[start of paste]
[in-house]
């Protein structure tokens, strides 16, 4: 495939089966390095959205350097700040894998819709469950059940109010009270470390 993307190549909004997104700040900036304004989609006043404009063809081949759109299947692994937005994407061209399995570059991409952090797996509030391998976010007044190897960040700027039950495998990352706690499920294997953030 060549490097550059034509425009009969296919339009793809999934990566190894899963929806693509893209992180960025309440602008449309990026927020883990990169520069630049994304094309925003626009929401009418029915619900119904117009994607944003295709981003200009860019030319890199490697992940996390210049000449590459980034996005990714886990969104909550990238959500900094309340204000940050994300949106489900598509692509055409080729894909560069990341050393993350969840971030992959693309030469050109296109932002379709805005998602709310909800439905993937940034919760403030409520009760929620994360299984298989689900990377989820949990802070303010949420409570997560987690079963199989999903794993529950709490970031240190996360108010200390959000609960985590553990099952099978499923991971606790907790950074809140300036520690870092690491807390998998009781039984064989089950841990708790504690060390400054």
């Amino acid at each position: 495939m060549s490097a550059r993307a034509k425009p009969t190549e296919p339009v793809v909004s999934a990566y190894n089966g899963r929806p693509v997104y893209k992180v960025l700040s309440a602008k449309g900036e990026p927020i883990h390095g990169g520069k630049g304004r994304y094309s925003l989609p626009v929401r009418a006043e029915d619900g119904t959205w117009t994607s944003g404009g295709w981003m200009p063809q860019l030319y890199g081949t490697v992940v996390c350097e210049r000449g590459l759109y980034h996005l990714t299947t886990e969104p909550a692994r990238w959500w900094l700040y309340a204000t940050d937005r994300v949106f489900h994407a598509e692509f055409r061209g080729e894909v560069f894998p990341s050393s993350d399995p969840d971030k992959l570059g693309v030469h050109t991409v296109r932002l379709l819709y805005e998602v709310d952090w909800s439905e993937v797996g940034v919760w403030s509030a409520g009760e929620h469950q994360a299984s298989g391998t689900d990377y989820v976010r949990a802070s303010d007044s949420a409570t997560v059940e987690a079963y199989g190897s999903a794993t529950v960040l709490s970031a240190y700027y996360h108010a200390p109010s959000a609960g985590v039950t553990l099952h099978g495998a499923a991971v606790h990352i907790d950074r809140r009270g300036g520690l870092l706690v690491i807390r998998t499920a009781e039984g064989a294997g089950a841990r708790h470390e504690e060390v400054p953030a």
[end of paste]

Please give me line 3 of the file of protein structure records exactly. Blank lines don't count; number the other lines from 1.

């Amino acid at each position: 495939m060549s490097a550059r993307a034509k425009p009969t190549e296919p339009v793809v909004s999934a990566y190894n089966g899963r929806p693509v997104y893209k992180v960025l700040s309440a602008k449309g900036e990026p927020i883990h390095g990169g520069k630049g304004r994304y094309s925003l989609p626009v929401r009418a006043e029915d619900g119904t959205w117009t994607s944003g404009g295709w981003m200009p063809q860019l030319y890199g081949t490697v992940v996390c350097e210049r000449g590459l759109y980034h996005l990714t299947t886990e969104p909550a692994r990238w959500w900094l700040y309340a204000t940050d937005r994300v949106f489900h994407a598509e692509f055409r061209g080729e894909v560069f894998p990341s050393s993350d399995p969840d971030k992959l570059g693309v030469h050109t991409v296109r932002l379709l819709y805005e998602v709310d952090w909800s439905e993937v797996g940034v919760w403030s509030a409520g009760e929620h469950q994360a299984s298989g391998t689900d990377y989820v976010r949990a802070s303010d007044s949420a409570t997560v059940e987690a079963y199989g190897s999903a794993t529950v960040l709490s970031a240190y700027y996360h108010a200390p109010s959000a609960g985590v039950t553990l099952h099978g495998a499923a991971v606790h990352i907790d950074r809140r009270g300036g520690l870092l706690v690491i807390r998998t499920a009781e039984g064989a294997g089950a841990r708790h470390e504690e060390v400054p953030a």